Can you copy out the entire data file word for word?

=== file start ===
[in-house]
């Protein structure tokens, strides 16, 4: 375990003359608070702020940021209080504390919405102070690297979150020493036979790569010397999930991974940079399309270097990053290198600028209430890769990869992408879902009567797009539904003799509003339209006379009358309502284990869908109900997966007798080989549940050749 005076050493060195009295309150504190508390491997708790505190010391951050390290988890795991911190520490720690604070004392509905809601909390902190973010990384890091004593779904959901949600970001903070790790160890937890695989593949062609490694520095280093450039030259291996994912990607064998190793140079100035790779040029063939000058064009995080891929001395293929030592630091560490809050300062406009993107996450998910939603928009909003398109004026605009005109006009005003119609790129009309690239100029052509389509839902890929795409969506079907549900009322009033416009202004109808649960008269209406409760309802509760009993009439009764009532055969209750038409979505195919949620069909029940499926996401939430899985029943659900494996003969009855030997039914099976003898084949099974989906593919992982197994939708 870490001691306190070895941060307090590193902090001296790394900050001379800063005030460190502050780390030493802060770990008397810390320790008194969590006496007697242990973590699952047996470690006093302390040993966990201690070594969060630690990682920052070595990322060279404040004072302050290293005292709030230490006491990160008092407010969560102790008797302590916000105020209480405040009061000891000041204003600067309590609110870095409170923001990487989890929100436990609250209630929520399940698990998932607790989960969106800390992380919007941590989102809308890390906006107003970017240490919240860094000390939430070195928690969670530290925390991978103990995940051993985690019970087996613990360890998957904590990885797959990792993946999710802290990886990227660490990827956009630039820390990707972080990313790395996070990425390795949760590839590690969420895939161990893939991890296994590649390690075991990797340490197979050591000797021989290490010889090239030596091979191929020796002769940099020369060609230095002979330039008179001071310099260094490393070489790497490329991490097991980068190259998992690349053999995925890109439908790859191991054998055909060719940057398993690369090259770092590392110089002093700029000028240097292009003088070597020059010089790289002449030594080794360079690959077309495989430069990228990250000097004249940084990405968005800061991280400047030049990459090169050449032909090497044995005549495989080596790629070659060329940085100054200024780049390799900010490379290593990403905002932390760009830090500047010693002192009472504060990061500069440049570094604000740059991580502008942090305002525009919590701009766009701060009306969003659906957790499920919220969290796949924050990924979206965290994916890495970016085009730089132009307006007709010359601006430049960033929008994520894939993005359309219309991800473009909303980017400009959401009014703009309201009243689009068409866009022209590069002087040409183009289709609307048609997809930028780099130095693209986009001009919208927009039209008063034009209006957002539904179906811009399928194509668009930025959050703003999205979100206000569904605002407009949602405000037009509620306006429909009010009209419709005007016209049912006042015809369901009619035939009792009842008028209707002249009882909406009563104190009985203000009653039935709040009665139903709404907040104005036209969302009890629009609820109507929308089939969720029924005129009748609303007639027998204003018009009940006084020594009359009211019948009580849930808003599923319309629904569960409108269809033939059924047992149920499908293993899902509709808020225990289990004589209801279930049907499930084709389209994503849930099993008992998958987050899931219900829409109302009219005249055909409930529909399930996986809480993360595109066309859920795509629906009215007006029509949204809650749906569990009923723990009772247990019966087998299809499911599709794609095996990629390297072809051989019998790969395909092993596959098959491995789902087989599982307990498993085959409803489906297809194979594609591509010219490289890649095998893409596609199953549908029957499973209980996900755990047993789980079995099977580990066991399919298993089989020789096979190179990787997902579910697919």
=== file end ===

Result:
[in-house]
């Protein structure tokens, strides 16, 4: 375990003359608070702020940021209080504390919405102070690297979150020493036979790569010397999930991974940079399309270097990053290198600028209430890769990869992408879902009567797009539904003799509003339209006379009358309502284990869908109900997966007798080989549940050749 005076050493060195009295309150504190508390491997708790505190010391951050390290988890795991911190520490720690604070004392509905809601909390902190973010990384890091004593779904959901949600970001903070790790160890937890695989593949062609490694520095280093450039030259291996994912990607064998190793140079100035790779040029063939000058064009995080891929001395293929030592630091560490809050300062406009993107996450998910939603928009909003398109004026605009005109006009005003119609790129009309690239100029052509389509839902890929795409969506079907549900009322009033416009202004109808649960008269209406409760309802509760009993009439009764009532055969209750038409979505195919949620069909029940499926996401939430899985029943659900494996003969009855030997039914099976003898084949099974989906593919992982197994939708 870490001691306190070895941060307090590193902090001296790394900050001379800063005030460190502050780390030493802060770990008397810390320790008194969590006496007697242990973590699952047996470690006093302390040993966990201690070594969060630690990682920052070595990322060279404040004072302050290293005292709030230490006491990160008092407010969560102790008797302590916000105020209480405040009061000891000041204003600067309590609110870095409170923001990487989890929100436990609250209630929520399940698990998932607790989960969106800390992380919007941590989102809308890390906006107003970017240490919240860094000390939430070195928690969670530290925390991978103990995940051993985690019970087996613990360890998957904590990885797959990792993946999710802290990886990227660490990827956009630039820390990707972080990313790395996070990425390795949760590839590690969420895939161990893939991890296994590649390690075991990797340490197979050591000797021989290490010889090239030596091979191929020796002769940099020369060609230095002979330039008179001071310099260094490393070489790497490329991490097991980068190259998992690349053999995925890109439908790859191991054998055909060719940057398993690369090259770092590392110089002093700029000028240097292009003088070597020059010089790289002449030594080794360079690959077309495989430069990228990250000097004249940084990405968005800061991280400047030049990459090169050449032909090497044995005549495989080596790629070659060329940085100054200024780049390799900010490379290593990403905002932390760009830090500047010693002192009472504060990061500069440049570094604000740059991580502008942090305002525009919590701009766009701060009306969003659906957790499920919220969290796949924050990924979206965290994916890495970016085009730089132009307006007709010359601006430049960033929008994520894939993005359309219309991800473009909303980017400009959401009014703009309201009243689009068409866009022209590069002087040409183009289709609307048609997809930028780099130095693209986009001009919208927009039209008063034009209006957002539904179906811009399928194509668009930025959050703003999205979100206000569904605002407009949602405000037009509620306006429909009010009209419709005007016209049912006042015809369901009619035939009792009842008028209707002249009882909406009563104190009985203000009653039935709040009665139903709404907040104005036209969302009890629009609820109507929308089939969720029924005129009748609303007639027998204003018009009940006084020594009359009211019948009580849930808003599923319309629904569960409108269809033939059924047992149920499908293993899902509709808020225990289990004589209801279930049907499930084709389209994503849930099993008992998958987050899931219900829409109302009219005249055909409930529909399930996986809480993360595109066309859920795509629906009215007006029509949204809650749906569990009923723990009772247990019966087998299809499911599709794609095996990629390297072809051989019998790969395909092993596959098959491995789902087989599982307990498993085959409803489906297809194979594609591509010219490289890649095998893409596609199953549908029957499973209980996900755990047993789980079995099977580990066991399919298993089989020789096979190179990787997902579910697919």